Have a favorite springtime song? A song that magically transports you to another time and place each time you hear it?

The first time you heard it maybe you were with your sweetie on the way to the high school prom and it was just perfect for how giddy you were feeling. Or perhaps you heard it when you were catching some rays next to the dorm on a lazy Saturday. Or maybe it was when you were hanging out with friends in a park on a balmy afternoon and a catchy new tune drifted over from a boom box (if you are, ahem, of a certain age the sound might have come from an AM radio).

I have a handful of springtime tunes that take me back, but the one that takes me the furthest back is Fats Domino’s “Walking to New Orleans.” The song was released in June 1960. And, of all things, I just happened to be in New Orleans that month on a family vacation. We were on Canal Street, heading out of town, Dad at the helm of our 1959 Chevrolet Bel Air, when the song came on the radio and imprinted itself in my memory. I was only 7 years old at the time, but I remember being fascinated that we were in New Orleans and here was this man—the one with the funny name who had sung that other song I liked so much, “Blueberry Hill”—singing about walking to New Orleans. Sorta made my little head spin.

Recently, I was thinking about this and other memory-evoking songs late one night when, out of curiosity, I tossed out a Facebook query, asking friends to name songs they associate with spring.

Interesting enough, the first reply, which came shortly after midnight from a Batesville friend, was another “Walking” tune. It was “Walking on Sunshine,” a 1985 hit for Katrina and the Waves. My friend’s pithy assessment: “Corny but catchy.”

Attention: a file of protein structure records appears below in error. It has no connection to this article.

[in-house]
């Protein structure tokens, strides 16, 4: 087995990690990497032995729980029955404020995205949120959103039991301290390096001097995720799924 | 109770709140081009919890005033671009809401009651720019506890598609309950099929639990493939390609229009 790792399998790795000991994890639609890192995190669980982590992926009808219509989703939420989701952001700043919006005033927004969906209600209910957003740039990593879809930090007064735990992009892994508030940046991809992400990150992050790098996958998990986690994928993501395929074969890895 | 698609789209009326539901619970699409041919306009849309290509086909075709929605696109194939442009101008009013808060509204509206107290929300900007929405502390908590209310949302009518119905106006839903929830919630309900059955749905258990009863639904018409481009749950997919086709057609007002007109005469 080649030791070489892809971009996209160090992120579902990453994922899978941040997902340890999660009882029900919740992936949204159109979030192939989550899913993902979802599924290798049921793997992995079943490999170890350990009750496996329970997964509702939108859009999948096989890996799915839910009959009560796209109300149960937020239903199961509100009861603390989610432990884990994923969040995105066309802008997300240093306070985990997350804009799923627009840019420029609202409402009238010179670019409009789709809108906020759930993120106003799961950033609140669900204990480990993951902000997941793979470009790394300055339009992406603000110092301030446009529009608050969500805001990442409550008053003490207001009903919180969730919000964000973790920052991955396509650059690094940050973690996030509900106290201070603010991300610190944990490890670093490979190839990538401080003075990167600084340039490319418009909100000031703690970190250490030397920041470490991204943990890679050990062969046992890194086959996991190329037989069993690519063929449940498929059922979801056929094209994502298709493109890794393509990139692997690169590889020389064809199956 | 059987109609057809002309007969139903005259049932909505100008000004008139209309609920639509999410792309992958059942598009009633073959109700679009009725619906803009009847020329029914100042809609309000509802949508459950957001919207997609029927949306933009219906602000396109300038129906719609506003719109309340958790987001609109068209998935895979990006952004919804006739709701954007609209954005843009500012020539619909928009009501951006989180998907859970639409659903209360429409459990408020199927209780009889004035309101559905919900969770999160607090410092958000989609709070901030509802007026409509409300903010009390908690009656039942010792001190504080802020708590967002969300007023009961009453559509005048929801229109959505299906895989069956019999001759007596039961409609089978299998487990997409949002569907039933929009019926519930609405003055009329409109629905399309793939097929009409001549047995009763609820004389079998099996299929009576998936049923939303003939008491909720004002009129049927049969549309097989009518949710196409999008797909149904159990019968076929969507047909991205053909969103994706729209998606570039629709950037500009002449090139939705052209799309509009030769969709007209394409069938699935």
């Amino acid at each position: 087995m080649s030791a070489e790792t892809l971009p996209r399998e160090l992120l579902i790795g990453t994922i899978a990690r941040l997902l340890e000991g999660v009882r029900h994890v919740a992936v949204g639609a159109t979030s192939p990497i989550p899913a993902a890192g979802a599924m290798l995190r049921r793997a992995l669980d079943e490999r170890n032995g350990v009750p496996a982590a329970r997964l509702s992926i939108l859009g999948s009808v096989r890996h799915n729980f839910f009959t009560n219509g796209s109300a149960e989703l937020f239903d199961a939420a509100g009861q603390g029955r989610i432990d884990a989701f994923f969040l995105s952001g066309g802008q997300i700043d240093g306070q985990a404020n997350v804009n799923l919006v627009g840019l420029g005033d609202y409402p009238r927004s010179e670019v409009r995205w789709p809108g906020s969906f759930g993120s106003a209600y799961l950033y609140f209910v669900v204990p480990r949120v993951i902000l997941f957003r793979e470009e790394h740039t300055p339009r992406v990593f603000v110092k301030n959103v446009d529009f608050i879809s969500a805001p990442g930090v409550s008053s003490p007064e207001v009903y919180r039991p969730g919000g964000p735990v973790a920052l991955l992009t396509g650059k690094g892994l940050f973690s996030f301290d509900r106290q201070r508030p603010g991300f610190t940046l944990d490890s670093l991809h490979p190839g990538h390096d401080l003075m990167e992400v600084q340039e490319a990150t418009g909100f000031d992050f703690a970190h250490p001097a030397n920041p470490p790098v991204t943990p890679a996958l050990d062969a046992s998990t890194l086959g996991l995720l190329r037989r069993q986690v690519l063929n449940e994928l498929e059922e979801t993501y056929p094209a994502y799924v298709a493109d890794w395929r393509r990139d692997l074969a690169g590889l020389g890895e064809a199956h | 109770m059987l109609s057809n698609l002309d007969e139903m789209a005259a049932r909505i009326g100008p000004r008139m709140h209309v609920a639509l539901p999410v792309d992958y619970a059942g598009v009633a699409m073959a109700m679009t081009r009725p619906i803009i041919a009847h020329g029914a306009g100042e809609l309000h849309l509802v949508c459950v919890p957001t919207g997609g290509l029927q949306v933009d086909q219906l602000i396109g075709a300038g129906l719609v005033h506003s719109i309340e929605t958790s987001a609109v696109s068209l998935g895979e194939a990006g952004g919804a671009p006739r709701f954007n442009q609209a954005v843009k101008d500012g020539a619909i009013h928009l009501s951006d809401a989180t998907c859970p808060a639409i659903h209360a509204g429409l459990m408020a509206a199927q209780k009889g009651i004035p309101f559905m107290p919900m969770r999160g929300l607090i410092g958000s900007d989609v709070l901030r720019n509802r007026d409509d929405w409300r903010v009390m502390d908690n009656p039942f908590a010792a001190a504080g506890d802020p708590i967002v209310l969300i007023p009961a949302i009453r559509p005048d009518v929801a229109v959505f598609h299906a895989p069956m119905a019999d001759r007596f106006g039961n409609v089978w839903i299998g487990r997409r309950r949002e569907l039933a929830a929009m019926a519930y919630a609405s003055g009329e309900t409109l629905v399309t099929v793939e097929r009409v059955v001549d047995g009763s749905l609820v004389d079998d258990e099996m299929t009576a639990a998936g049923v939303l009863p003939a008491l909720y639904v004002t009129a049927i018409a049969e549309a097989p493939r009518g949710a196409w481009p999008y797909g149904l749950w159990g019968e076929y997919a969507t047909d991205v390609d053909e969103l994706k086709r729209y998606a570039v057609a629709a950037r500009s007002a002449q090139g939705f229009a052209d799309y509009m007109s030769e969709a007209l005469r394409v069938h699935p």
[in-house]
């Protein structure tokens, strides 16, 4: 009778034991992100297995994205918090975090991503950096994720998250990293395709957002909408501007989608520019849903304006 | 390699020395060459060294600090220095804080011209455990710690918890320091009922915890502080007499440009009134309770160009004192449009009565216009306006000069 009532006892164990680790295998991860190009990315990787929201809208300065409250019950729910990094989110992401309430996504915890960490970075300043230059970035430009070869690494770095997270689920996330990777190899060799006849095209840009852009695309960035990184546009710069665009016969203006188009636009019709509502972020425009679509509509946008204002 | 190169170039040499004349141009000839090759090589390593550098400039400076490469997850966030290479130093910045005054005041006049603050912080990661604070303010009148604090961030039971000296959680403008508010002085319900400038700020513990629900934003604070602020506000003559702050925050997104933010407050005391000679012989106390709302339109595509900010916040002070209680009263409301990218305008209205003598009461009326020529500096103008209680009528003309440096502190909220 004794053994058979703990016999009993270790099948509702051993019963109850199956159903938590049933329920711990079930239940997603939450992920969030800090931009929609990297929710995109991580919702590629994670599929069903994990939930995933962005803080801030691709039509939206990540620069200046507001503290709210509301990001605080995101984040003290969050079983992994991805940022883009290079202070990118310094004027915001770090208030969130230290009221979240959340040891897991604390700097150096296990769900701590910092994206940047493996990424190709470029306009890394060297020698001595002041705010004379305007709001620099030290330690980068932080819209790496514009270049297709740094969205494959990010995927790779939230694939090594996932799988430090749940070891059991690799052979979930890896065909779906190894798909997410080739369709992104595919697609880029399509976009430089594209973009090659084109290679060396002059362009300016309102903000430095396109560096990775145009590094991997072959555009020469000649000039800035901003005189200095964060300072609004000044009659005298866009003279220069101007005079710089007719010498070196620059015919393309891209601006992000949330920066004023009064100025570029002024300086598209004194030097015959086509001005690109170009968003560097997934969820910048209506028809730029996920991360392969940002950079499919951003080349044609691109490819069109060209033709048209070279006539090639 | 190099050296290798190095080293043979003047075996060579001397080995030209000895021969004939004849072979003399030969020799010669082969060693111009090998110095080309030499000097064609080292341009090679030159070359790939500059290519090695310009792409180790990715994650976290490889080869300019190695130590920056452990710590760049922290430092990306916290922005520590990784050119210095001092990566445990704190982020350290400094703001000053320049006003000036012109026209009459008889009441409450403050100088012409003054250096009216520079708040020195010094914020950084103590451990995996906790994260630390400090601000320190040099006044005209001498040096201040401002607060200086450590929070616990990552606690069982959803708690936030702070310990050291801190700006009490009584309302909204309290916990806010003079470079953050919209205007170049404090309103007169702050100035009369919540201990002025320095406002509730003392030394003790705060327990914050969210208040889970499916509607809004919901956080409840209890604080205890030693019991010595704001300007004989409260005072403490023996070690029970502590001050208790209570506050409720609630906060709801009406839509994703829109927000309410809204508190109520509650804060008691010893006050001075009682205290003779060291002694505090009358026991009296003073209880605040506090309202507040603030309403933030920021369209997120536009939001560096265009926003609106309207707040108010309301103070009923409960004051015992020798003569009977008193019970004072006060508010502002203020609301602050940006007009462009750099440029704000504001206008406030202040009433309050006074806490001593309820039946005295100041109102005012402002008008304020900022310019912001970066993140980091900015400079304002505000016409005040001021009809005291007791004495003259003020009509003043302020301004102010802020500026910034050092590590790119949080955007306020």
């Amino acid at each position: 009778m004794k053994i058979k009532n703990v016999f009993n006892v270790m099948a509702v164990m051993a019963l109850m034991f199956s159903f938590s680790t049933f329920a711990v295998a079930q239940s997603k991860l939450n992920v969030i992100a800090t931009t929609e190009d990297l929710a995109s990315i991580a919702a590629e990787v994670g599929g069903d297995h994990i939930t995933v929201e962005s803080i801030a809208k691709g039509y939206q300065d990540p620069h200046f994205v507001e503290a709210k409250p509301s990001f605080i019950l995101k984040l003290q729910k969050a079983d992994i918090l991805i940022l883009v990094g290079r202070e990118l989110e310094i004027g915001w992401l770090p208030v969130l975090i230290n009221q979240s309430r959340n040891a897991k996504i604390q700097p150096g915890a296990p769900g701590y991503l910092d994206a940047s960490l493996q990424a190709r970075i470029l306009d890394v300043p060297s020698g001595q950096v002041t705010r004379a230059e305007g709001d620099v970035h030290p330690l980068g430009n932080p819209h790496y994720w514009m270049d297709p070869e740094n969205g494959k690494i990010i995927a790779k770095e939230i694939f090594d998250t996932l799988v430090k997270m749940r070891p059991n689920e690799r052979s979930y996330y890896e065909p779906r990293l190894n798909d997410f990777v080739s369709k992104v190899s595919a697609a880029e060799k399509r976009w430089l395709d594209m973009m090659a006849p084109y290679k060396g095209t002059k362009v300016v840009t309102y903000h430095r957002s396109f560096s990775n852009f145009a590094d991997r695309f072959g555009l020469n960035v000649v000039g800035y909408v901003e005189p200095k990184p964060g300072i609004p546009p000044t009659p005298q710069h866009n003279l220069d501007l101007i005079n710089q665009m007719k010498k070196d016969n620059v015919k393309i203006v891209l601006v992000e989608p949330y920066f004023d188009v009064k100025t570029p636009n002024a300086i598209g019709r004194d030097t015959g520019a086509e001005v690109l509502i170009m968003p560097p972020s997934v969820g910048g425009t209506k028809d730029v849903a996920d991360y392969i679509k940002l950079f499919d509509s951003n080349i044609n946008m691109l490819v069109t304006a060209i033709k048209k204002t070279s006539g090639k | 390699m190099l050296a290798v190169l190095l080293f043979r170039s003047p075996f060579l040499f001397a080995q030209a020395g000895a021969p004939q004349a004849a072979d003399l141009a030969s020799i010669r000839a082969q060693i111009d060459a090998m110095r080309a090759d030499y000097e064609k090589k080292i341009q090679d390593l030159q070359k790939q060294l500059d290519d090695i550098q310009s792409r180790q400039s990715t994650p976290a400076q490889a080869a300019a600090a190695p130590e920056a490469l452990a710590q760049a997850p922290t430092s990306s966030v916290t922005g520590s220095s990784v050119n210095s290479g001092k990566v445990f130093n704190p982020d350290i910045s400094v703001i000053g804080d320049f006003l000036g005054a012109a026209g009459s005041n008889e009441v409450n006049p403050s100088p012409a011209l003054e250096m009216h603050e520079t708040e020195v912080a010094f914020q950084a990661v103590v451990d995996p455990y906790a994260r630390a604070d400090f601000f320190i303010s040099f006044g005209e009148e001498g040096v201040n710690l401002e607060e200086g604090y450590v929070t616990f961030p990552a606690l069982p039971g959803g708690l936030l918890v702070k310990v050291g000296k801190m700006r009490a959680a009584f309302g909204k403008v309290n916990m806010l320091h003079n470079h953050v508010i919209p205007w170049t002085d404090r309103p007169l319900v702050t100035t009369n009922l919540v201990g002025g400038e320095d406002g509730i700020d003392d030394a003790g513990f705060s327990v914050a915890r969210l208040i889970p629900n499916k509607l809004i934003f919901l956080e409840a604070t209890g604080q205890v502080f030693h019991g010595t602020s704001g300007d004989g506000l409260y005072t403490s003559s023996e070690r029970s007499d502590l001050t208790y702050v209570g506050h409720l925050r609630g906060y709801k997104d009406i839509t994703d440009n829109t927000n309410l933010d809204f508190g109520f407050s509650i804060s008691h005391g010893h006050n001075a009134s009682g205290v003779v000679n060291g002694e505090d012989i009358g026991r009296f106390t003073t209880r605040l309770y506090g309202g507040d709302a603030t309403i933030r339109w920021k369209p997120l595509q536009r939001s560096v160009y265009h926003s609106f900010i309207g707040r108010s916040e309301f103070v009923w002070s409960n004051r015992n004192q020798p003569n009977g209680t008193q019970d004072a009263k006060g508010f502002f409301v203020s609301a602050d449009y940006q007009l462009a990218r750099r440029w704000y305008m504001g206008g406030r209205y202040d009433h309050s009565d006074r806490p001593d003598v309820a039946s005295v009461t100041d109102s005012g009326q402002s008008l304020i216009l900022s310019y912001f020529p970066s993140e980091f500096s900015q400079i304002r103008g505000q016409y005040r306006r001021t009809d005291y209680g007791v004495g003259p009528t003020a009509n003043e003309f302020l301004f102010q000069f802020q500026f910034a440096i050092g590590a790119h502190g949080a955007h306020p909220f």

My query elicited quite a few more replies, and one even cleared up a long-held misunderstanding I’d had of a line from a classic rock song. All in all, it was a pleasant exercise, so I thought I’d share a few of the replies.   

The songs represented an array of musical tastes, dating from the early days of rock ’n’ roll to late last year. They ranged from Bobby Day’s “Rockin’ Robin” (which charted in 1958) to a Justin Timberlake video version of “Can’t Stop the Feeling!,” a tune from the animated movie “Trolls,” which came out last November. Check out the video. It’ll put a smile on your face.

A Little Rock friend wrote: “Dating myself, but Rick Nelson’s seasonally appropriate ‘Young World,’ spring of 1962. First slow dance (outside of Junior Cotillion), at an end-of-year 6th-grade Jefferson Elementary sock hop.” Ah, the sock hops, where kids would have to take off their shoes before dancing so as not to scuff the floors of the school gym or cafeteria. Such innocent times.

Naturally, having many friends who were children of the 1960s and ’70s, the song list skews toward that era, including Simon and Garfunkel’s “59th Street Bridge Song (Feelin’ Groovy),” Donovan’s “Sunshine Superman,” and the Cowsills’ “The Rain, the Park & Other Things.”

Of course, the list had to include a couple of songs by The Rascals, “It’s a Beautiful Morning” and “Groovin’.” These two prompted recollections of teens crowding into a hamburger joint and playing the songs continually on a jukebox, and of cruising Pine Bluff’s Cherry Street.

A friend who dates back to my days of working as a reporter in Conway listed Johnny Nash’s “I Can See Clearly Now” and the George Harrison-penned “Here Comes the Sun,” which appeared on The Beatles’ “Abbey Road.” Her reasons for liking the songs were for “all the obvious lyrical reasons; as a kid and adolescent, it always seemed like those songs were saying, ‘Hang on, the school year is almost over.”

The misunderstood lyric I mentioned is in “Stairway to Heaven,” by Led Zeppelin. It was included in a reply from a Texas friend, who wrote: “It’s just a spring clean for the May queen.” I’ve probably heard that song a thousand times but never understood what the singer was saying. Instead of “spring clean” I heard “sprinkling,” which, of course, makes no sense. But it really made me wonder. What other lyrics have I misunderstood?

It looks like a good day for music research, involving a drive and listening to golden oldies.

By Sonny Rhodes